Loos, well, that’s because over the holidays we converted two sets of previously gender-specific loos to gender-neutral ones: girls, boys and those who are gender fluid or don’t wish to identify themselves with a gender, can use them. Of course, we still have the majority of our loos designated for girls or for boys, and for female and male staff or visitors but, not having the space to make a net addition of loos, we did convert previously boys-only or girls-only loos, and habits have had to change. I don’t want to go into the gory details, but it’s clear that if boys and girls are to use cubicles (floor-to-ceiling doors to ensure privacy), more discussion and adaptation will be required. After all, this is new territory for school even if it’s the norm at home.
Young people are pleasingly accepting of and sympathetic to those whose lives are made miserable by the inability of institutions to adapt to their gender-fluidity or their gender-neutrality, but when a change is introduced which will cater for a small number of people but has the potential to disturb the tranquillity of the majority, passions rise. Highgate is only doing what most public bodies are now accepting they need to do, but the law of unintended consequences is certainly at play. I’ll be interested to see if (and what) this very well-intentioned and necessary change delivers; what is certain is that feed-back and consultation will be critical, not only about the surface (and important) issues, but about the underlying ones, too.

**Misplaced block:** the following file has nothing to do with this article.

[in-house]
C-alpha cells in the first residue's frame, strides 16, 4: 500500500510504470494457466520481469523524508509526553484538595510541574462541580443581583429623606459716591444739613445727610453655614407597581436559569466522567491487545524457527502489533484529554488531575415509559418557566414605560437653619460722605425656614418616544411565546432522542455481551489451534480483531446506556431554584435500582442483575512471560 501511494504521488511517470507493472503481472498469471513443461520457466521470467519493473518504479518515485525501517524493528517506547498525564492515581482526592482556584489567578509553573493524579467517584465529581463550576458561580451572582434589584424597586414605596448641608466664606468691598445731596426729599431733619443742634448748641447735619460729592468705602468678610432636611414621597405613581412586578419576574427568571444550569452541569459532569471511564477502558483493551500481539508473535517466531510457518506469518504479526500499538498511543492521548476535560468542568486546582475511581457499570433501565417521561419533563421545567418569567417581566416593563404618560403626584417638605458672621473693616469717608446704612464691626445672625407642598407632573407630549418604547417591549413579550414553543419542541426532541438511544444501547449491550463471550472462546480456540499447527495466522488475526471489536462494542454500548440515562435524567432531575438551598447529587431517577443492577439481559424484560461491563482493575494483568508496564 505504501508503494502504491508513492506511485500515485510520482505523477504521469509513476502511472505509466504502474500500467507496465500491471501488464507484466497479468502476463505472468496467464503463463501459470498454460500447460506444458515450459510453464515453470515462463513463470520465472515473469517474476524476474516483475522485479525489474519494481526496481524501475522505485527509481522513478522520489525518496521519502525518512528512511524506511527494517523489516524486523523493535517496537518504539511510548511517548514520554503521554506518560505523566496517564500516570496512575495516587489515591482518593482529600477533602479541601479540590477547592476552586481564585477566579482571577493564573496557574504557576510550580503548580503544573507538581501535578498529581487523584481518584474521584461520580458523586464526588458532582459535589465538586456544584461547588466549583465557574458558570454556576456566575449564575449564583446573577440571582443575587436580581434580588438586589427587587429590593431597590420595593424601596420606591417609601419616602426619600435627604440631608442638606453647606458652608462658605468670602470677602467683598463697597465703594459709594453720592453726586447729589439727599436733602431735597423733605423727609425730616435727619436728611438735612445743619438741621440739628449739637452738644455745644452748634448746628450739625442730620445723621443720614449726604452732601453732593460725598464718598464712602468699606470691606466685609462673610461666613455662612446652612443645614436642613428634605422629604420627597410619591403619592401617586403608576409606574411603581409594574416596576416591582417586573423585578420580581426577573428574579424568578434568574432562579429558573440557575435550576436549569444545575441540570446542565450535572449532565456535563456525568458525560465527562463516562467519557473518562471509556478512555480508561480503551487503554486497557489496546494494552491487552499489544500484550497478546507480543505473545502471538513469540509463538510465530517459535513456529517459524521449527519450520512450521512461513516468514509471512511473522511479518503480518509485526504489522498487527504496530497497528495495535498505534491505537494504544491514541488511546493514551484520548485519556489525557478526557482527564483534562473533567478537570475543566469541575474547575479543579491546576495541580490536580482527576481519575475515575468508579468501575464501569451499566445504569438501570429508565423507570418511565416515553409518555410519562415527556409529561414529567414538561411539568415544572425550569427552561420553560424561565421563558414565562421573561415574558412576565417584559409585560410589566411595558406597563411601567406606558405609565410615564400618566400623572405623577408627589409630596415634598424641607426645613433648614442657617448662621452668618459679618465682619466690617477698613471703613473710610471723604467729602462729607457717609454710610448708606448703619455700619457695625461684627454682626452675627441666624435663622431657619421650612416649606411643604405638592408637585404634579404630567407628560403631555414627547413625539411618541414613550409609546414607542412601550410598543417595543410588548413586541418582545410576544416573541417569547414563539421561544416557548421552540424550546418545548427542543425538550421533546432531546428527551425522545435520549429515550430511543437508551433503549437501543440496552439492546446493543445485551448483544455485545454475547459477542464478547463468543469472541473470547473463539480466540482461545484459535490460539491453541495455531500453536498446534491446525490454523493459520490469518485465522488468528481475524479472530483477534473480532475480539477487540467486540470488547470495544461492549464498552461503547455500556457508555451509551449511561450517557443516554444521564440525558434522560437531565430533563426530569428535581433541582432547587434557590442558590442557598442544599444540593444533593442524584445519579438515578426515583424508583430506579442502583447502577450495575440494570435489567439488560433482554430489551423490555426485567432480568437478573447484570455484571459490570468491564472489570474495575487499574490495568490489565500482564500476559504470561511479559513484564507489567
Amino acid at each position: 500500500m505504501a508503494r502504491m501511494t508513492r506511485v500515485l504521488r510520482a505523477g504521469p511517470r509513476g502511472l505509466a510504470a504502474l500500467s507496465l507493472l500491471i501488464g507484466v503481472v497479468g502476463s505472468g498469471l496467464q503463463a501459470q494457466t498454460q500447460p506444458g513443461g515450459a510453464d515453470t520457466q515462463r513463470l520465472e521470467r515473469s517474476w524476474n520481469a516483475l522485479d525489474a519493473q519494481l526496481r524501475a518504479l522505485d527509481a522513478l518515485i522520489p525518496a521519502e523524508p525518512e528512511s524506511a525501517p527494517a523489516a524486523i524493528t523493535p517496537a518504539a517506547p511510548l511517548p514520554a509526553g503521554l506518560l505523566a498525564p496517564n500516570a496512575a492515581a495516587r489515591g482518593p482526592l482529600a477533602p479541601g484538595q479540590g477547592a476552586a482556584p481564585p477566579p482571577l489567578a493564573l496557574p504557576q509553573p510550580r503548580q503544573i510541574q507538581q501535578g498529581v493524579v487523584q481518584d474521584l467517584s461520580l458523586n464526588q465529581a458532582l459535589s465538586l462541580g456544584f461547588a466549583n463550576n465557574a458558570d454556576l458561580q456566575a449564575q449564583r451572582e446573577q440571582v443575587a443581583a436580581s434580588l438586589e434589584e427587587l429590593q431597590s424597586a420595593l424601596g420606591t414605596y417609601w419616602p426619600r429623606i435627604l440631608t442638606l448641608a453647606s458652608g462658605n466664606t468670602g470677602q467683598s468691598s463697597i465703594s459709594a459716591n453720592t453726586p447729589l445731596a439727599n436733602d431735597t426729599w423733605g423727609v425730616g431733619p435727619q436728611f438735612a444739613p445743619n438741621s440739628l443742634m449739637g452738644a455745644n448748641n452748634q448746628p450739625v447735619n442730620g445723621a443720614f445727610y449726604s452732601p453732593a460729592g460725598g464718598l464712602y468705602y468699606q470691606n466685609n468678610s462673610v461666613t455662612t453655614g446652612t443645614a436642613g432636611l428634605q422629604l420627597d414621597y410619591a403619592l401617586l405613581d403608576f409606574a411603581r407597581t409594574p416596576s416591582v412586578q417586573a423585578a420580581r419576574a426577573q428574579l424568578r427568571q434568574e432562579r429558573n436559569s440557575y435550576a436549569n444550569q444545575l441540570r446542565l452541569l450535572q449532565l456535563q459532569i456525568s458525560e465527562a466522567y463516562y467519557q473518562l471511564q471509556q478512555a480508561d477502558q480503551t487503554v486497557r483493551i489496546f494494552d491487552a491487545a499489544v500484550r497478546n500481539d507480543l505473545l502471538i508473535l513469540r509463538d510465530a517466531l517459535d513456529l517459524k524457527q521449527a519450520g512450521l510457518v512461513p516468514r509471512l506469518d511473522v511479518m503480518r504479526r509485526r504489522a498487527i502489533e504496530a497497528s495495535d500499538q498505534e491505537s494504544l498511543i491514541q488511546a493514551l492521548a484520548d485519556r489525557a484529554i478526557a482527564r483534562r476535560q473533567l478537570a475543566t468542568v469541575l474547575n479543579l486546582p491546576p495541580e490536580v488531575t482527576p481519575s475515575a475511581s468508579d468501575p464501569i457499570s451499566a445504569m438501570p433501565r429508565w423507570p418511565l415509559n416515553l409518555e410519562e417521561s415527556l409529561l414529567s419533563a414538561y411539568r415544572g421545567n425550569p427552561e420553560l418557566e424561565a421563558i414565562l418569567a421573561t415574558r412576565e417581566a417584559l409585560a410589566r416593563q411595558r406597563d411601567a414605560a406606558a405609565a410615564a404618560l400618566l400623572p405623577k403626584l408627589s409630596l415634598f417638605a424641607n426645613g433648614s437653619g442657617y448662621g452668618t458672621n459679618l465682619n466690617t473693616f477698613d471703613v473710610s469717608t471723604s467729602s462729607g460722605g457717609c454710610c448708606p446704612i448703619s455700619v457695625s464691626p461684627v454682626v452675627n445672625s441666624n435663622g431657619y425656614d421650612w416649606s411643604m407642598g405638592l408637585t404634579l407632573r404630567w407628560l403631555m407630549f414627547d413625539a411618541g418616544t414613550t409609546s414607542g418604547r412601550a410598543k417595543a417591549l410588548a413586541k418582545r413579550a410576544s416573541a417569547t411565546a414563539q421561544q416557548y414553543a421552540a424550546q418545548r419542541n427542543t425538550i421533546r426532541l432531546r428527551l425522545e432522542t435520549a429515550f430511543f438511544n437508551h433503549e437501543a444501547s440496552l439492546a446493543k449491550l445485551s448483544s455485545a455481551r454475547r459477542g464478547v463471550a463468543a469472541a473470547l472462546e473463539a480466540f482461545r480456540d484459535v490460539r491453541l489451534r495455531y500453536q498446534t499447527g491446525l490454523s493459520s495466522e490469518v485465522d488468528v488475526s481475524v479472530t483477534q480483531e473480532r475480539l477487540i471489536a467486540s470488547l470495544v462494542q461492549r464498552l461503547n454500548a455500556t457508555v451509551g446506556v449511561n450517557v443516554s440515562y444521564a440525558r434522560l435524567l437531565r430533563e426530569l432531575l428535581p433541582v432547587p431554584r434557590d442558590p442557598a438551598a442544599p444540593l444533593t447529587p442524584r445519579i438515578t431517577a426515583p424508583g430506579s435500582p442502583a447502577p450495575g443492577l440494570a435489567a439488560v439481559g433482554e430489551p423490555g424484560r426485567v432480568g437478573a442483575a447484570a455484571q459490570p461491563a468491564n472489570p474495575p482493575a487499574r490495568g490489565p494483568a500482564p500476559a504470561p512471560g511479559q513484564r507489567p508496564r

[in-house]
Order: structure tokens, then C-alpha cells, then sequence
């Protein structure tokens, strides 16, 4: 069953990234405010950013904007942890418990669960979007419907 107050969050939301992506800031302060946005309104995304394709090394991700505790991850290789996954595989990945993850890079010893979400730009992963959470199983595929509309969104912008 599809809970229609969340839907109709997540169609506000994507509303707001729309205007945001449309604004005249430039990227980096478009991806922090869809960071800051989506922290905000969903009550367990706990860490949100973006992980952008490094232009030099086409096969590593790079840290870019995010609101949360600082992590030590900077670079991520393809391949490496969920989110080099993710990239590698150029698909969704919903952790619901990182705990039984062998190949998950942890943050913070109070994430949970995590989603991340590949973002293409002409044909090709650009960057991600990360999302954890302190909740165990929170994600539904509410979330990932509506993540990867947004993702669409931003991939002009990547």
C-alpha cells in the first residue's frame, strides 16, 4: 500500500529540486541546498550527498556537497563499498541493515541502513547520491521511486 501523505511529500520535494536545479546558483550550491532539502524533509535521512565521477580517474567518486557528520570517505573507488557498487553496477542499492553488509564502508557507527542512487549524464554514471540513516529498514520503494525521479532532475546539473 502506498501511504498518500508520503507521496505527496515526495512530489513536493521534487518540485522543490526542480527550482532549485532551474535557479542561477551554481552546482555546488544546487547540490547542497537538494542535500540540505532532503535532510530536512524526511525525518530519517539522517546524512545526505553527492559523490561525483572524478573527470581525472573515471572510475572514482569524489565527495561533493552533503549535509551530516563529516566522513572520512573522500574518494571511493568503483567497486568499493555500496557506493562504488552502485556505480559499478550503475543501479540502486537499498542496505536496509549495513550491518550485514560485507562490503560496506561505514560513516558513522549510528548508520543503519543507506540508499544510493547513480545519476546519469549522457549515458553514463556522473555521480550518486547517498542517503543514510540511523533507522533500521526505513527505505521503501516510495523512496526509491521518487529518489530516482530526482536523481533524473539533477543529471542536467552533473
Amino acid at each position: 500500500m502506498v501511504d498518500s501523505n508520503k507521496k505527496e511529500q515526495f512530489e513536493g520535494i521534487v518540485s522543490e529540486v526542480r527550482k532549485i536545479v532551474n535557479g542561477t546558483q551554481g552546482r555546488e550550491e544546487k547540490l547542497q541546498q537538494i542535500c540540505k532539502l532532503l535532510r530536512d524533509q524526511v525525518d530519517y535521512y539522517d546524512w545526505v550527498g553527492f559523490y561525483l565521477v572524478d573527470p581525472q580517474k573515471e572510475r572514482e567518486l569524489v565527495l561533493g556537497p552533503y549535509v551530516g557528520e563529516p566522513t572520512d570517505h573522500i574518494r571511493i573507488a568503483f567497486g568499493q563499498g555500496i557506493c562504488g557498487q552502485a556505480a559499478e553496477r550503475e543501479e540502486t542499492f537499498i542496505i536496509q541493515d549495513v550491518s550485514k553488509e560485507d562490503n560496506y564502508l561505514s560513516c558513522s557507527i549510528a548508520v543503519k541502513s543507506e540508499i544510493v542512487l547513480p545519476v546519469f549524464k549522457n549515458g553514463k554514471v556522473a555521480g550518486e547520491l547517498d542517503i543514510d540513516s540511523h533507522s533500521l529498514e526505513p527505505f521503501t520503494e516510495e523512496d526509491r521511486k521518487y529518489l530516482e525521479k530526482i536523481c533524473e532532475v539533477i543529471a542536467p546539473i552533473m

There’s not meant to be any link to the next point, but we do seem to be a school which makes a huge amount of bottled water available to our pupils and our staff: no packed lunch, no trip would be complete without the plastic bottle of water which has been transported to Highgate by road and rail. Surely we can do better? We all have water bottles, and we can fill ‘em up at home and top ‘em up at school. We know it’s important to be hydrated, but let’s not pollute the atmosphere in so doing. Simple: no more bottled water at school – but, on this one, let’s get to the pupils first and make sure they see the point of a small change for them but a massive change in our environmental footprint. My guess is that they will being pushing for more than just this tweak to our way of reducing waste.
And talking of polluting the air, Bishopswood Road users will have seen rhyme in action: ‘Save the air//Walk there!’ So runs the laminated verse outside the Junior School. The seductive pleasures of modern motors and dirty (or not so dirty) diesel need to be challenged, to be resisted, and not only for what they do to our planet or to the quality of life of those close to Highgate School, important though they both are, but for our children’s lungs! The fug of exhaust fumes, of our creeping 4x4s as they inch along the bucolic sports fields and playgrounds, gets inside the airways of those same children who have been neatly, clinically shipped from home to school. Local residents and parents lose their cool and exchange unrepeatable insults, whipped up by traffic treacle of no nutritional value. For those of us who live close by, let’s enjoy that walk or join a walking bus; for those who are further afield, let’s try out public transport, or help get a new bus route off the ground. Come on, Highgate!
Adam Pettitt, 11 September 2017